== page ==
Kenya Government launched the world’s first sovereign bond sold exclusively through mobile platforms, highlighting key role now being played by mobile money and mobile phones.
Kenya has been very innovative especially on mobile money and the M-Akiba bond is the latest of such innovations aimed at raising funds for the Government. “Akiba” means savings in Kiswahili and M-Akiba is simply a shorthand for “mobile savings”. The M-Akiba bond is targeted at small investors both formal and informal as it does not require a bank account to participate in it. Investors can register on their phones in just a few minutes and invest as little as US$29. The bond is also attractive as the Kenyan Government offers a juicy 10% annual return on the three-year bond with coupon payments made through mobile money. The bonds can be also be traded on the secondary market using mobile money as well. This is a great innovation from Kenya and mobile money is playing an increasing role. Kenya, due to such innovations is ranked the third most innovative country in sub-Saharan Africa by the United Nations’ Global Innovation Index 2017 after South Africa and Mauritius. Mobile money in Kenya has transformed the economy and the financial services sector as it is increasingly being used for trading shares, corporate bonds and even derivatives. Mobile bond trading will definitely be a success in East Africa’s largest economy. Kenyans are already addicted to sports betting on their phones using mobile money and as such playing the financial markets would be no great leap.
Such innovations are needed here in Zimbabwe which is ranked lowly on innovation, only above Burundi, Niger, Zambia, Togo and Guinea in sub-Saharan Africa according to the United Nations’ Global Innovation Index 2017. Persistent cash crisis and growing informal sector also raises the need for the country to adopt such innovations. Zimbabwe has been battling a cash shortage since 2015 and every measure put in place by relevant authorities have failed to stem the crisis, which now requires new innovations. Zimbabwe’s largest telecommunications services provider announced that contribution of mobile money services to its revenue has been increasing. Ecocash increased its level of transactions as mobile money platforms capitalised on the cash crisis whilst Ecosure increased its active subscriber base by over 100%. This highlights the new dynamics in the financial services landscape which was traditionally dominated by banks. Introduction of new services such Kenya’s M-Akiba or trading of shares, will not only increase revenue for mobile money services provides but will promote accessibility of financial products, save costs as it cuts out the middleman and promotes financial inclusion. This is a huge innovation which may change Zimbabwe’s financial services landscape. Given the shrinking formal economy and rising informal sector, adopting Kenya’s M-Akiba may help unlock revenue for the Government from the informal sector.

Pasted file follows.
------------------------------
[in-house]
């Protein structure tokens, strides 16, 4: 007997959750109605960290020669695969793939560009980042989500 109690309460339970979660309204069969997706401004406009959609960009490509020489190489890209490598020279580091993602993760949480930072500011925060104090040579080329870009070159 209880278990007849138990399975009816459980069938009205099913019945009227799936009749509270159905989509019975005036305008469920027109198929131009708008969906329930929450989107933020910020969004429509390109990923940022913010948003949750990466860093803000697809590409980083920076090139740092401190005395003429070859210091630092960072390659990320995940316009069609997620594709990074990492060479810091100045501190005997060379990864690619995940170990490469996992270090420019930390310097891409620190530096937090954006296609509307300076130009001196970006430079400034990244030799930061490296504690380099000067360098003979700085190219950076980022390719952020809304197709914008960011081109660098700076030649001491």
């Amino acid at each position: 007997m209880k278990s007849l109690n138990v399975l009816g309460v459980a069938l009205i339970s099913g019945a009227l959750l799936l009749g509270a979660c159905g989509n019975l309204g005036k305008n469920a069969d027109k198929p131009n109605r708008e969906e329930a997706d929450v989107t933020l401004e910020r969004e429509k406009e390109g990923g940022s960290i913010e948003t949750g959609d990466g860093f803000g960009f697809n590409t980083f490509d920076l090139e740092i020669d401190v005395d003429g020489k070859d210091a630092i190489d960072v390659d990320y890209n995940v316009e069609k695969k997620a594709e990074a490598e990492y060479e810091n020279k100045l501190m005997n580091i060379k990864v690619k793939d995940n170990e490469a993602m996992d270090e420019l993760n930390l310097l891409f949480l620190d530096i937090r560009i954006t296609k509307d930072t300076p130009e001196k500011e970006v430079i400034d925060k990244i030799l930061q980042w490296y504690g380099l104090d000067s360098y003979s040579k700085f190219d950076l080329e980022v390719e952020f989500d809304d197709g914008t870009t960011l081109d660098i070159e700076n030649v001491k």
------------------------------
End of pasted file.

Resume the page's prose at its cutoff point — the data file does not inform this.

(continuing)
Kenya’s pilot offer of the savings bond in March 2017 lured over 100,000 people to register with 5,692 of them buying the bond. The low number of buyers was partly a result of a technical hitch at one of the mobile operators. Given Zimbabwe’s lower investment options especially for low income earners and the informal sector, such innovations may be well received. According to Financial Securities Exchange (Finsec), an alternative trading platform, “the Securities and Exchange Commission of Zimbabwe (SECZ) is planning to introduce mobile share trading by October this year. This will be a great development as it will open up the capital markets to broader participation. Lower investor participation on the local bourse has partly contributed to delisting decisions of some counters. Introduction of mobile share trading and adopting some of the innovations from Kenya will help mobilise resources and participation on Zimbabwe’s financial markets. Companies normally participate in financial markets such as the stock exchange to raise capital among other factors, which is a function of investor participation. Meikles, Colcom and Dawn Properties warned that there were contemplating their future on the bourse and may join the pool of companies that have exited the local bourse.
Adopting innovations from Kenya and implementation of supportive regulation will encourage growth and deepening of Zimbabwe’s financial markets.